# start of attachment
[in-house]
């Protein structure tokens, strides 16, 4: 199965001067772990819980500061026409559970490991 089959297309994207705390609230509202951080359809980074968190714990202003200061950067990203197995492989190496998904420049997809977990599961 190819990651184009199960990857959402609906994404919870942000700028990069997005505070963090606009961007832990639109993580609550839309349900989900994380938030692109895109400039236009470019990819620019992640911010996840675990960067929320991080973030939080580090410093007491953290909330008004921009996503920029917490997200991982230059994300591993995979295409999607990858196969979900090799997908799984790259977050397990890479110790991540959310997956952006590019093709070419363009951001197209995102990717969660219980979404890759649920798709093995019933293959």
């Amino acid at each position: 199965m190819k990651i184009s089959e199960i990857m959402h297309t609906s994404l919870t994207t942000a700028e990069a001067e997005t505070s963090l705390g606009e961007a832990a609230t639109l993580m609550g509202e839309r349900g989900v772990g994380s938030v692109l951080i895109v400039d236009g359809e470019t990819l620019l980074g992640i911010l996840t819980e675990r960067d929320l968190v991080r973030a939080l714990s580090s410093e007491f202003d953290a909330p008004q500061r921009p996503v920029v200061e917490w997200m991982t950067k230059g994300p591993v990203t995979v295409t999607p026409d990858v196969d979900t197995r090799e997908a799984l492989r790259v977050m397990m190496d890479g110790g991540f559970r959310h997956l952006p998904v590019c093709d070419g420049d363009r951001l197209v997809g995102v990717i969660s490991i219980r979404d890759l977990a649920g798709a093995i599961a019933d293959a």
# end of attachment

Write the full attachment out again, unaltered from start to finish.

[in-house]
């Protein structure tokens, strides 16, 4: 199965001067772990819980500061026409559970490991 089959297309994207705390609230509202951080359809980074968190714990202003200061950067990203197995492989190496998904420049997809977990599961 190819990651184009199960990857959402609906994404919870942000700028990069997005505070963090606009961007832990639109993580609550839309349900989900994380938030692109895109400039236009470019990819620019992640911010996840675990960067929320991080973030939080580090410093007491953290909330008004921009996503920029917490997200991982230059994300591993995979295409999607990858196969979900090799997908799984790259977050397990890479110790991540959310997956952006590019093709070419363009951001197209995102990717969660219980979404890759649920798709093995019933293959």
């Amino acid at each position: 199965m190819k990651i184009s089959e199960i990857m959402h297309t609906s994404l919870t994207t942000a700028e990069a001067e997005t505070s963090l705390g606009e961007a832990a609230t639109l993580m609550g509202e839309r349900g989900v772990g994380s938030v692109l951080i895109v400039d236009g359809e470019t990819l620019l980074g992640i911010l996840t819980e675990r960067d929320l968190v991080r973030a939080l714990s580090s410093e007491f202003d953290a909330p008004q500061r921009p996503v920029v200061e917490w997200m991982t950067k230059g994300p591993v990203t995979v295409t999607p026409d990858v196969d979900t197995r090799e997908a799984l492989r790259v977050m397990m190496d890479g110790g991540f559970r959310h997956l952006p998904v590019c093709d070419g420049d363009r951001l197209v997809g995102v990717i969660s490991i219980r979404d890759l977990a649920g798709a093995i599961a019933d293959a």